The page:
I want my last stint to be in Punjab so that I can bring the state out of the mess it is in: Amarinder Singh

In a discussion moderated by National Opinion Editor Vandita Mishra, Amarinder Singh spoke on a range of topics, from India-Pakistan relations to culture and the economy, the need for better infrastructure in Punjab’s cities, and the hope of better revenues through GST

New Delhi | Updated: July 15, 2017 3:16:12 am
Punjab Chief Minister Captain Amarinder Singh in conversation with Vandita Mishra, National Opinion Editor, The Indian Express, at the Express Adda in Delhi

This edition of the Express Adda hosted Punjab Chief Minister Captain Amarinder Singh at the Viceroy Hall of The Claridges, Delhi. In a discussion moderated by National Opinion Editor Vandita Mishra, Singh spoke on a range of topics, from India-Pakistan relations to culture and the economy, the need for better infrastructure in Punjab’s cities, and the hope of better revenues through GST

On 100 days of being CM

We have inherited a state with a debt of Rs 2.08 lakh crore. So this is how we started. In the first 100 days, we have managed to increase revenue by 33 per cent. But it’s going to take a little time. I told the Congress President (Sonia Gandhi) and the Vice President (Rahul Gandhi) that I wanted to go back from Parliament to the state. I’ve spent all my life there, since 1969. I want my last stint to be in Punjab so that I can bring the state out of the mess it is in. And if I achieve that in the next five years, I think it’s going to be one of the greatest achievements of my life.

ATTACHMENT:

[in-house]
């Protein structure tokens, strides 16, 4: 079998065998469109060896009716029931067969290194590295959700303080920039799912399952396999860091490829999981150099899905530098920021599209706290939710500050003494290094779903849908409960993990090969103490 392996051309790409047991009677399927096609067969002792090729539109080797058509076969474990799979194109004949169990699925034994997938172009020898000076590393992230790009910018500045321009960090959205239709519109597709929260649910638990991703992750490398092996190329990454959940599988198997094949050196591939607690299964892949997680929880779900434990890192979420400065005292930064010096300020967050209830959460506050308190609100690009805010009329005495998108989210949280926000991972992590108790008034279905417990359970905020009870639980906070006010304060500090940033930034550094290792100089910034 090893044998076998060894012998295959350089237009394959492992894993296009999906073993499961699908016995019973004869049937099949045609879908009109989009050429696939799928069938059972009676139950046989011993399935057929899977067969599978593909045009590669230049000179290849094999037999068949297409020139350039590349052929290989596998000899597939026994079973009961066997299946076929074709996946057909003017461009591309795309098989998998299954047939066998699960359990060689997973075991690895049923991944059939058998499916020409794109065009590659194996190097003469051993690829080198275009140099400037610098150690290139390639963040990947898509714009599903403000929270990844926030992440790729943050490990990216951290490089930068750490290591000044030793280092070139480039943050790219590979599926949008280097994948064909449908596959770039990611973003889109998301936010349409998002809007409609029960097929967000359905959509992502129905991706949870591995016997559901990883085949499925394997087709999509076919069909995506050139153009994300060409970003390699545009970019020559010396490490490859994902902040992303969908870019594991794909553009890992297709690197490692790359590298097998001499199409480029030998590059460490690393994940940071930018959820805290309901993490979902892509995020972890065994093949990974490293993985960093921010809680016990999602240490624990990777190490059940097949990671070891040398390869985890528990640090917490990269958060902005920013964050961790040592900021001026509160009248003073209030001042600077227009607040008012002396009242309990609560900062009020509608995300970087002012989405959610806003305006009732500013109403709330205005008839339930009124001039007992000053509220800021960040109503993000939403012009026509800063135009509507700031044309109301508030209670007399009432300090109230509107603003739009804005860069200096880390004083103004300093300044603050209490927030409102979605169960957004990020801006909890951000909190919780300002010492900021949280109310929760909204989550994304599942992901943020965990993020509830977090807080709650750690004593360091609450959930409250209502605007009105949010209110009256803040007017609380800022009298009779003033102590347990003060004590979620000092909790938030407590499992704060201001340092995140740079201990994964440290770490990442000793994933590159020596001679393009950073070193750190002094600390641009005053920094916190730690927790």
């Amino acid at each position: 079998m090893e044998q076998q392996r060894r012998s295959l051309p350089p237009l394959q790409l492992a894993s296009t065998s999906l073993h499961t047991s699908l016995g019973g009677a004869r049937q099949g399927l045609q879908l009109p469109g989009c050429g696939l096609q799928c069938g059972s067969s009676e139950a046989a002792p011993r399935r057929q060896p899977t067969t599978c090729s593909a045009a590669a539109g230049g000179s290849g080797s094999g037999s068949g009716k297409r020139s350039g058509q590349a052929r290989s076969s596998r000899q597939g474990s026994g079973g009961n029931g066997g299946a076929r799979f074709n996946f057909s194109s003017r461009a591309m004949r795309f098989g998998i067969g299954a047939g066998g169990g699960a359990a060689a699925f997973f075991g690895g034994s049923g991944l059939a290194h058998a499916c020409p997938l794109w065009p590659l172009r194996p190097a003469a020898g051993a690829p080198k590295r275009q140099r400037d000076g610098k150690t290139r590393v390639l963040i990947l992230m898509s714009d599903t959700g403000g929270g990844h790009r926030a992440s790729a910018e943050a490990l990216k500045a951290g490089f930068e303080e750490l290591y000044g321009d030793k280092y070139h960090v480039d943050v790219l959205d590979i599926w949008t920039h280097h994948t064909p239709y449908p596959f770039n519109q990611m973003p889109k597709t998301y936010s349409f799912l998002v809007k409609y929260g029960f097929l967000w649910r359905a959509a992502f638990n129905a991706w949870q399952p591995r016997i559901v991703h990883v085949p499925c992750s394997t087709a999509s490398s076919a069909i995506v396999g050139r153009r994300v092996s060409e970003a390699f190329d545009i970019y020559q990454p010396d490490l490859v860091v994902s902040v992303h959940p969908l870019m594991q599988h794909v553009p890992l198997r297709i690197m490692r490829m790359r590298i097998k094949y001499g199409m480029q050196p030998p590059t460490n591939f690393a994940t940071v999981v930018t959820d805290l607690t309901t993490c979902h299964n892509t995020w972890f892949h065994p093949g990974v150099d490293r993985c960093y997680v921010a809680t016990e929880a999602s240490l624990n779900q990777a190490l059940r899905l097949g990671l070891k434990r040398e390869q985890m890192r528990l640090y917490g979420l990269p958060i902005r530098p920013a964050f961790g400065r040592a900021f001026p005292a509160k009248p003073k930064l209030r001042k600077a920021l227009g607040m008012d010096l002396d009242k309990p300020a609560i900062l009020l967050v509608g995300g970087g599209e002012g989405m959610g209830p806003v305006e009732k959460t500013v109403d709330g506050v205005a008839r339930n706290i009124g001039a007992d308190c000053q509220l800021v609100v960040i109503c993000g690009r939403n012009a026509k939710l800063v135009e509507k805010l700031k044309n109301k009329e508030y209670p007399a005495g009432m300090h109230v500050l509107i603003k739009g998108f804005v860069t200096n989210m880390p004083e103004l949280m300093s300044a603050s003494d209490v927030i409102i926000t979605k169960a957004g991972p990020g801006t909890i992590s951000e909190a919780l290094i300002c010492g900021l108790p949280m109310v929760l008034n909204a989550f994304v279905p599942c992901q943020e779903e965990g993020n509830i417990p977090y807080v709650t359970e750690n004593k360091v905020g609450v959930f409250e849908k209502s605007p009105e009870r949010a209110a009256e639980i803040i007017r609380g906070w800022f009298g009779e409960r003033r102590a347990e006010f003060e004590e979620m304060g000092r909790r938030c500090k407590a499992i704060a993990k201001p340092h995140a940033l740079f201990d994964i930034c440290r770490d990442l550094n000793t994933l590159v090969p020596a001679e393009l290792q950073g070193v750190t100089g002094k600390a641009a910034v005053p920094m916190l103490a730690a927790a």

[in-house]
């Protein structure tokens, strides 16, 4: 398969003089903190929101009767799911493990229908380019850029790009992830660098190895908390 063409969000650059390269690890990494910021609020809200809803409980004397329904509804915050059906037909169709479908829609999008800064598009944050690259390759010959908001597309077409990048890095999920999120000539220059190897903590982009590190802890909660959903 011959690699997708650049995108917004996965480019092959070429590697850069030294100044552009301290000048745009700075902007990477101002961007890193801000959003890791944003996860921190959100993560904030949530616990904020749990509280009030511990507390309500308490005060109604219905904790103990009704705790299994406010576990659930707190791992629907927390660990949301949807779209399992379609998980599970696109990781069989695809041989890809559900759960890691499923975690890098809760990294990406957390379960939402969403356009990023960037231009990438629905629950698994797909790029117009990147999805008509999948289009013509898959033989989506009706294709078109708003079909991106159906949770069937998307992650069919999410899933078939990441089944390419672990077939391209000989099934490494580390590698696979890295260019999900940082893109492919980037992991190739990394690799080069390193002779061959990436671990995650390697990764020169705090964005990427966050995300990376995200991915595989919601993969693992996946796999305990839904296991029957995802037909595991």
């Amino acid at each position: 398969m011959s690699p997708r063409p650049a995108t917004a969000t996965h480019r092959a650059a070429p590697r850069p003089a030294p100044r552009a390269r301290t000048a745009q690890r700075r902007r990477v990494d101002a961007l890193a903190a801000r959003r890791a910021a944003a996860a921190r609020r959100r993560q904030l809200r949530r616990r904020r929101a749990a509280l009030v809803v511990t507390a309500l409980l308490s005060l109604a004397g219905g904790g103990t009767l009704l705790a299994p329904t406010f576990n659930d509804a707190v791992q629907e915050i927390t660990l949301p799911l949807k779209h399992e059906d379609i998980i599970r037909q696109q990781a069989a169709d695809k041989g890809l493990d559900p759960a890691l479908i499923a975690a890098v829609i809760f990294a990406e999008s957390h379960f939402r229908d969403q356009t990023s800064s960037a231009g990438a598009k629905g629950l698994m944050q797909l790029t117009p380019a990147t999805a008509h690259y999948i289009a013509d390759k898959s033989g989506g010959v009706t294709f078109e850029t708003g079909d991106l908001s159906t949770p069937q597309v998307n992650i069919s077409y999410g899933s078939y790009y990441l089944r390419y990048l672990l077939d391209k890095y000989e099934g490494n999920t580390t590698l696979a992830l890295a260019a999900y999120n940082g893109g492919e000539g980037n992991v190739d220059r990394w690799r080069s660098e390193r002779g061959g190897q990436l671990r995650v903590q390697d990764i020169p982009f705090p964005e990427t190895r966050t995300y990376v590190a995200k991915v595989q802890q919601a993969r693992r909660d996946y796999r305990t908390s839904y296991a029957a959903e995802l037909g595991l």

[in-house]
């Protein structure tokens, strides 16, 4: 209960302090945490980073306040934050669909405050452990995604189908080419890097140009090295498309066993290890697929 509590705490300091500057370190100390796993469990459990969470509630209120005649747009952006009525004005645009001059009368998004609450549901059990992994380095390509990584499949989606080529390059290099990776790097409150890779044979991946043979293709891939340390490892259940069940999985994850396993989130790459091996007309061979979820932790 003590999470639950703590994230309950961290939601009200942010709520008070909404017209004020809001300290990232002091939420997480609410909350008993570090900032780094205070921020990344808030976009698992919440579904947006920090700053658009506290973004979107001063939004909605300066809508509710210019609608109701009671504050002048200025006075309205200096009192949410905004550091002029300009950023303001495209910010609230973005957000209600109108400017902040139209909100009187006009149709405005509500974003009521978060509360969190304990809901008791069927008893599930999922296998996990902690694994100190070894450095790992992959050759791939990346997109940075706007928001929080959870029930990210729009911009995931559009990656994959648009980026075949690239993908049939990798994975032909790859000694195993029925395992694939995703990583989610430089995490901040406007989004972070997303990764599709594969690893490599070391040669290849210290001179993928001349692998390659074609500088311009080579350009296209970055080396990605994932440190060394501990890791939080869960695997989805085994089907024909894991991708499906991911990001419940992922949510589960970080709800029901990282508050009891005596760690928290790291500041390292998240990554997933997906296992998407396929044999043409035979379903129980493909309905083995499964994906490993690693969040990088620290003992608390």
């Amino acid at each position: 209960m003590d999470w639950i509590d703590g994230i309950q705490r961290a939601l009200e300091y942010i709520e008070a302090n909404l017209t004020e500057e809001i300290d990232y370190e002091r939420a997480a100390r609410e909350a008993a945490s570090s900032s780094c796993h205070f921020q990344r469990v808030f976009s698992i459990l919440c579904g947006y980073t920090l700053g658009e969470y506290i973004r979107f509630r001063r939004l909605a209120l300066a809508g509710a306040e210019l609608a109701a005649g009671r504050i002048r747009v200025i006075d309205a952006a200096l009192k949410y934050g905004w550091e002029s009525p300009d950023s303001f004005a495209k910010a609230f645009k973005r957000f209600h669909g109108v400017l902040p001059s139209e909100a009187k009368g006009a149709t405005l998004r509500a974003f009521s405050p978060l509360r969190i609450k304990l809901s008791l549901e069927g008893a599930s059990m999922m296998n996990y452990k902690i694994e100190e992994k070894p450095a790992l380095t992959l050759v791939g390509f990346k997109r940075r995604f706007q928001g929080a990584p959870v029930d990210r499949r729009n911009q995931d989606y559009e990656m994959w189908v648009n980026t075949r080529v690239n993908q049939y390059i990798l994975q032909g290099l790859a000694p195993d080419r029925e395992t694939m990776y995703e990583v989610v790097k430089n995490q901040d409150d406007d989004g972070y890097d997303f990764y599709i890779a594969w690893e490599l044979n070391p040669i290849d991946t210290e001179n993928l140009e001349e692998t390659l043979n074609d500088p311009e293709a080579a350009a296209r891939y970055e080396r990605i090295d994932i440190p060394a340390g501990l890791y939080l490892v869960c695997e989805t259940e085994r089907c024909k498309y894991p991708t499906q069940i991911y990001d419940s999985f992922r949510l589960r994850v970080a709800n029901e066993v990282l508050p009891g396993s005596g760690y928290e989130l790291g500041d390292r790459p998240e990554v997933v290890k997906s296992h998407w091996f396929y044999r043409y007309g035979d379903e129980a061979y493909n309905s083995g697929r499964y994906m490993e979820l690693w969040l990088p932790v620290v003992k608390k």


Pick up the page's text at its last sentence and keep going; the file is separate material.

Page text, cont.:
On Aam Aadmi Party (AAP)

I don’t take AAP seriously as a force in the Assembly because they don’t know anything. They really don’t know parliamentary procedures. I was telling the Speaker, you should run a class for first-timers to teach them how to call attention and understand other parliamentary procedures. But as far as how the party came up, you must look at Punjab’s history. Where do the AAP’s MLAs come from? Very few are from Doaba because Doaba has a much higher rate of income. Every second house in Phillaur or Phagwara has family living abroad. But that’s not the case in southern Punjab. This is where the tenancy movement started in the ’50s, the Naxal movement of the ’60s, and the Khalistan movement in the ’70s. And that is the area AAP has targeted. The area is so backward, it’s where all the suicides are taking place — 80 suicides in the last 100 days. In the last 10 years, they’ve had 7,000 farmer suicides. That’s where we are concentrating, to try and get these people out of their misery. I hope we can bring them back into the mainstream. That anger and hurt should disappear.